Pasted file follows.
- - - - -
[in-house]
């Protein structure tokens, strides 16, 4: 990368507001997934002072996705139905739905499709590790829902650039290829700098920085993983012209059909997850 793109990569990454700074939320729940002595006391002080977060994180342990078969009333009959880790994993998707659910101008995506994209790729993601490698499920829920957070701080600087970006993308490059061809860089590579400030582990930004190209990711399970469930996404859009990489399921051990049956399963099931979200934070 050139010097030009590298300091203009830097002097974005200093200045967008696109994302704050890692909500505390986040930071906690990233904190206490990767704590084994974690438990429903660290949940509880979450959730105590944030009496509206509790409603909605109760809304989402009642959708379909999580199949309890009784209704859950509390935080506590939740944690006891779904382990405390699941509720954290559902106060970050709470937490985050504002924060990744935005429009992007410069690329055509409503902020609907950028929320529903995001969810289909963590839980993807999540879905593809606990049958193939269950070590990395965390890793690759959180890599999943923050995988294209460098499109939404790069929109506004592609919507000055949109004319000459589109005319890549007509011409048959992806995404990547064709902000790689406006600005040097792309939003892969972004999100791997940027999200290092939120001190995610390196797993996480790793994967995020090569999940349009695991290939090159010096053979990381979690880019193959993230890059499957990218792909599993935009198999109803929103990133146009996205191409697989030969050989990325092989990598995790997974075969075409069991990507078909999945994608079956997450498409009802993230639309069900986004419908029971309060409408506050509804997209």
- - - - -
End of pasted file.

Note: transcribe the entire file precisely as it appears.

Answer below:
[in-house]
């Protein structure tokens, strides 16, 4: 990368507001997934002072996705139905739905499709590790829902650039290829700098920085993983012209059909997850 793109990569990454700074939320729940002595006391002080977060994180342990078969009333009959880790994993998707659910101008995506994209790729993601490698499920829920957070701080600087970006993308490059061809860089590579400030582990930004190209990711399970469930996404859009990489399921051990049956399963099931979200934070 050139010097030009590298300091203009830097002097974005200093200045967008696109994302704050890692909500505390986040930071906690990233904190206490990767704590084994974690438990429903660290949940509880979450959730105590944030009496509206509790409603909605109760809304989402009642959708379909999580199949309890009784209704859950509390935080506590939740944690006891779904382990405390699941509720954290559902106060970050709470937490985050504002924060990744935005429009992007410069690329055509409503902020609907950028929320529903995001969810289909963590839980993807999540879905593809606990049958193939269950070590990395965390890793690759959180890599999943923050995988294209460098499109939404790069929109506004592609919507000055949109004319000459589109005319890549007509011409048959992806995404990547064709902000790689406006600005040097792309939003892969972004999100791997940027999200290092939120001190995610390196797993996480790793994967995020090569999940349009695991290939090159010096053979990381979690880019193959993230890059499957990218792909599993935009198999109803929103990133146009996205191409697989030969050989990325092989990598995790997974075969075409069991990507078909999945994608079956997450498409009802993230639309069900986004419908029971309060409408506050509804997209």